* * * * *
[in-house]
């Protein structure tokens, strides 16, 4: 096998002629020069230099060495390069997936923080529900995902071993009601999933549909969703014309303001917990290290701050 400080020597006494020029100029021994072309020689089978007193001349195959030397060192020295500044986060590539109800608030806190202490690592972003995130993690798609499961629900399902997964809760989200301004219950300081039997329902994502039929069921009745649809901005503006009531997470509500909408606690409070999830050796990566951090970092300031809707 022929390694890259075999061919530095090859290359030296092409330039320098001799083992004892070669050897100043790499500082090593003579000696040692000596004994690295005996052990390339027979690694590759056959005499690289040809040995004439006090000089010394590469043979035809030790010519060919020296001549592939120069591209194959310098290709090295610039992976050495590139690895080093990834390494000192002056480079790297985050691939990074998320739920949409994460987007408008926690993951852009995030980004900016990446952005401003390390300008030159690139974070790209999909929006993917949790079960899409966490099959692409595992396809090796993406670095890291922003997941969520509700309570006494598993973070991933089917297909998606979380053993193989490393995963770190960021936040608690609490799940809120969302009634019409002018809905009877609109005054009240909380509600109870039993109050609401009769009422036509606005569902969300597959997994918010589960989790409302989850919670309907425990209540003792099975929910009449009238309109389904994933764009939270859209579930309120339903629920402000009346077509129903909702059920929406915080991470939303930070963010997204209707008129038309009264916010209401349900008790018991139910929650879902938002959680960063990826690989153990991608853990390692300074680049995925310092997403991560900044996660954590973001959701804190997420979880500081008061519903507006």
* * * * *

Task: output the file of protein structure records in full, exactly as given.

[in-house]
């Protein structure tokens, strides 16, 4: 096998002629020069230099060495390069997936923080529900995902071993009601999933549909969703014309303001917990290290701050 400080020597006494020029100029021994072309020689089978007193001349195959030397060192020295500044986060590539109800608030806190202490690592972003995130993690798609499961629900399902997964809760989200301004219950300081039997329902994502039929069921009745649809901005503006009531997470509500909408606690409070999830050796990566951090970092300031809707 022929390694890259075999061919530095090859290359030296092409330039320098001799083992004892070669050897100043790499500082090593003579000696040692000596004994690295005996052990390339027979690694590759056959005499690289040809040995004439006090000089010394590469043979035809030790010519060919020296001549592939120069591209194959310098290709090295610039992976050495590139690895080093990834390494000192002056480079790297985050691939990074998320739920949409994460987007408008926690993951852009995030980004900016990446952005401003390390300008030159690139974070790209999909929006993917949790079960899409966490099959692409595992396809090796993406670095890291922003997941969520509700309570006494598993973070991933089917297909998606979380053993193989490393995963770190960021936040608690609490799940809120969302009634019409002018809905009877609109005054009240909380509600109870039993109050609401009769009422036509606005569902969300597959997994918010589960989790409302989850919670309907425990209540003792099975929910009449009238309109389904994933764009939270859209579930309120339903629920402000009346077509129903909702059920929406915080991470939303930070963010997204209707008129038309009264916010209401349900008790018991139910929650879902938002959680960063990826690989153990991608853990390692300074680049995925310092997403991560900044996660954590973001959701804190997420979880500081008061519903507006």